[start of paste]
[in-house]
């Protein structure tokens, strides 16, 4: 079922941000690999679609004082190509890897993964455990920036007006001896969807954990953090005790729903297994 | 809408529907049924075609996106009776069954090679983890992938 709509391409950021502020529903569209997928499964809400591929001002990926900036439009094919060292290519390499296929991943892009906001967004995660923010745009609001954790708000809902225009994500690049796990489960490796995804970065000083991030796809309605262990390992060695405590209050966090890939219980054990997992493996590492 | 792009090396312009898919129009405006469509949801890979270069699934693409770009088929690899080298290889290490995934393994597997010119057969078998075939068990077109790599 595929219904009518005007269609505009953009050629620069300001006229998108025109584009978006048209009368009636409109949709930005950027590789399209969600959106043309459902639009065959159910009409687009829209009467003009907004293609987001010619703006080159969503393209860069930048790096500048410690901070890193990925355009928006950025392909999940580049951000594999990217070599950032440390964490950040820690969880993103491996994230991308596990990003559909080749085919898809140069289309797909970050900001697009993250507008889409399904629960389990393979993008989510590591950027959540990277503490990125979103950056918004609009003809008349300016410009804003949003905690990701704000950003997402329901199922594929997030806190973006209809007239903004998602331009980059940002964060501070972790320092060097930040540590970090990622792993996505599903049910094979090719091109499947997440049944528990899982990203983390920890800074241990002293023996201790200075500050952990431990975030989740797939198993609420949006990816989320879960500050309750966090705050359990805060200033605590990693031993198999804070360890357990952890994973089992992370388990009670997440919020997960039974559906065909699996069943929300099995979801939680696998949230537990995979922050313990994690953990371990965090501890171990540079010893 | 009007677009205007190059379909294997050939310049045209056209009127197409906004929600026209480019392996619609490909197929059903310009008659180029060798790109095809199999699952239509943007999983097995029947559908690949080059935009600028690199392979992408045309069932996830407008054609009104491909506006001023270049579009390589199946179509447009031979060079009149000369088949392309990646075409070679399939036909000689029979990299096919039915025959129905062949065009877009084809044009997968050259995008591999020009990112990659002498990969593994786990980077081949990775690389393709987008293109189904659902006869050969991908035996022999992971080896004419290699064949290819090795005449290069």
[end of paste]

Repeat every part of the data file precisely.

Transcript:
[in-house]
């Protein structure tokens, strides 16, 4: 079922941000690999679609004082190509890897993964455990920036007006001896969807954990953090005790729903297994 | 809408529907049924075609996106009776069954090679983890992938 709509391409950021502020529903569209997928499964809400591929001002990926900036439009094919060292290519390499296929991943892009906001967004995660923010745009609001954790708000809902225009994500690049796990489960490796995804970065000083991030796809309605262990390992060695405590209050966090890939219980054990997992493996590492 | 792009090396312009898919129009405006469509949801890979270069699934693409770009088929690899080298290889290490995934393994597997010119057969078998075939068990077109790599 595929219904009518005007269609505009953009050629620069300001006229998108025109584009978006048209009368009636409109949709930005950027590789399209969600959106043309459902639009065959159910009409687009829209009467003009907004293609987001010619703006080159969503393209860069930048790096500048410690901070890193990925355009928006950025392909999940580049951000594999990217070599950032440390964490950040820690969880993103491996994230991308596990990003559909080749085919898809140069289309797909970050900001697009993250507008889409399904629960389990393979993008989510590591950027959540990277503490990125979103950056918004609009003809008349300016410009804003949003905690990701704000950003997402329901199922594929997030806190973006209809007239903004998602331009980059940002964060501070972790320092060097930040540590970090990622792993996505599903049910094979090719091109499947997440049944528990899982990203983390920890800074241990002293023996201790200075500050952990431990975030989740797939198993609420949006990816989320879960500050309750966090705050359990805060200033605590990693031993198999804070360890357990952890994973089992992370388990009670997440919020997960039974559906065909699996069943929300099995979801939680696998949230537990995979922050313990994690953990371990965090501890171990540079010893 | 009007677009205007190059379909294997050939310049045209056209009127197409906004929600026209480019392996619609490909197929059903310009008659180029060798790109095809199999699952239509943007999983097995029947559908690949080059935009600028690199392979992408045309069932996830407008054609009104491909506006001023270049579009390589199946179509447009031979060079009149000369088949392309990646075409070679399939036909000689029979990299096919039915025959129905062949065009877009084809044009997968050259995008591999020009990112990659002498990969593994786990980077081949990775690389393709987008293109189904659902006869050969991908035996022999992971080896004419290699064949290819090795005449290069």